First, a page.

Nissan has revealed an all-electric, zero-emissions ice cream van concept that could help vendors from being frozen out in the future as a result of stricter emissions laws.
With many traditional ice cream vans using diesel engines that are kept running while idle in order to keep its on-board refrigeration and equipment switched on, the humble purveyor of frozen treats is facing increasing criticism, with some towns looking to fine vendors or even outlaw them altogether.
Nissan, however, has served up a winning idea of turning to electrification. To eliminate the harmful emissions and black carbon being emitted from vendors’ old vans, its prototype van, which is a converted e-NV200, is a fully-electric LCV that employs a second-life battery storage system and renewable solar energy generation.
The van’s motor is driven by a 40kWh battery, the on-board ice cream equipment, including a soft-serve machine, freezer drawer and drinks fridge, are powered by the newly unveiled Nissan Energy ROAM – a portable power pack that uses lithium-ion cells recovered from early first-generation Nissan electric vehicles (produced from 2010 onwards).
“Ice cream is enjoyed the world over, but consumers are increasingly mindful of the environmental impact of how we produce such treats, and the ‘last mile’ of how they reach us,” said Kalyana Sivagnanam, managing director, Nissan Motor (GB) Ltd.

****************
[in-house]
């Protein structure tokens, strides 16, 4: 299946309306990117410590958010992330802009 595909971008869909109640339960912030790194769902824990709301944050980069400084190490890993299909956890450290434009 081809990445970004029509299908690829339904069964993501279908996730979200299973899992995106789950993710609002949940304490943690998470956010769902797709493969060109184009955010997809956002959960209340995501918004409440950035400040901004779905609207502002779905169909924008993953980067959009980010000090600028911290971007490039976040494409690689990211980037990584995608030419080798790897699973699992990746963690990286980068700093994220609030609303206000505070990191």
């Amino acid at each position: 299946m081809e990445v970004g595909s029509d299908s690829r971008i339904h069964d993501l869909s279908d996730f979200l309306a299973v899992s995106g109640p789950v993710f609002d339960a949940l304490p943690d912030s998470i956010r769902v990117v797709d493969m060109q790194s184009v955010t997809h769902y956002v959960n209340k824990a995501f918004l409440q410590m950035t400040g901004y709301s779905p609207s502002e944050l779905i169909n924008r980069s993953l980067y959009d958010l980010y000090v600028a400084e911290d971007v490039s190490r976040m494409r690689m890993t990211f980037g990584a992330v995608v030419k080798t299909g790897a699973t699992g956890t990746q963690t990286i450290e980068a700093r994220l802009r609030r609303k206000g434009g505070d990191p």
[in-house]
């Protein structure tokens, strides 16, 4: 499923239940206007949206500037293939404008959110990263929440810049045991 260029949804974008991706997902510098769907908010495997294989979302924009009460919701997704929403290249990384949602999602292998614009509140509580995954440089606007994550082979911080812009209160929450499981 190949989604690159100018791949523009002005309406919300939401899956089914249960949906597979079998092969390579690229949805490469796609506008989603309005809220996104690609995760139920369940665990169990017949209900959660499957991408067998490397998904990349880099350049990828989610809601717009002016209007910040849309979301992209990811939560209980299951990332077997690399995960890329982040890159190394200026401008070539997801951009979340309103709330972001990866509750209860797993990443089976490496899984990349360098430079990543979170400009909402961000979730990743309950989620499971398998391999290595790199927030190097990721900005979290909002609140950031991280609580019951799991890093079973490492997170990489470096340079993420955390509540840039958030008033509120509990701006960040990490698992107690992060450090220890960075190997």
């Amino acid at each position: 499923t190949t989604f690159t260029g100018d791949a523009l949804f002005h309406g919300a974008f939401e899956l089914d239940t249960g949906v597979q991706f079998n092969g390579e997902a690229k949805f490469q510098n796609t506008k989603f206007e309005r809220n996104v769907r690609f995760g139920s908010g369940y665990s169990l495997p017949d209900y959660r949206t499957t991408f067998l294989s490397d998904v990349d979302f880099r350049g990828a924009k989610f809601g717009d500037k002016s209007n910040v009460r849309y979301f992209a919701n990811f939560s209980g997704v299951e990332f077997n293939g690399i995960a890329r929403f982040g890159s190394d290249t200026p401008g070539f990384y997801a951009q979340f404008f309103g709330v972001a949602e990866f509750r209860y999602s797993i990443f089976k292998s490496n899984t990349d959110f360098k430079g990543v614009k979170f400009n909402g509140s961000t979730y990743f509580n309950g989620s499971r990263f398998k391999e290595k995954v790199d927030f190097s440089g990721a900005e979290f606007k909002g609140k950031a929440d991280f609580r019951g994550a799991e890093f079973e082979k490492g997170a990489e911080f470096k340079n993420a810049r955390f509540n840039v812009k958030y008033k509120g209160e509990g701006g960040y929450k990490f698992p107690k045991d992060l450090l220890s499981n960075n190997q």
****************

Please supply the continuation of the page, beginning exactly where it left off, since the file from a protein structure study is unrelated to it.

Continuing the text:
“This project is a perfect demonstration of Nissan’s Intelligent Mobility strategy, applying more than a decade of EV experience and progress in battery technology to create cleaner solutions for power on the go – in ways customers might not expect.
“By eliminating harmful tailpipe emissions, and increasing our use of renewable energy, we can help make this a better world for everyone.”
Meanwhile, the e-NV200 van itself has an all-electric driving range of up to 124 miles, while the two Nissan Energy ROAM units have a combined storage capacity of 1.4kWh and can each output power at up to 1kW. They can be recharged either from a 230v mains supply (a full recharge takes about an hour), or the solar panel array on the van’s roof (a full recharge in 2-4 hours).
Nissan created the concept for Clean Air Day along with partner and ice cream producer Mackie’s of Scotland. It shows the efforts to remove carbon dependence and a potential solution to vendors looking to reduce their carbon footprint and stay sweet with emissions regulations.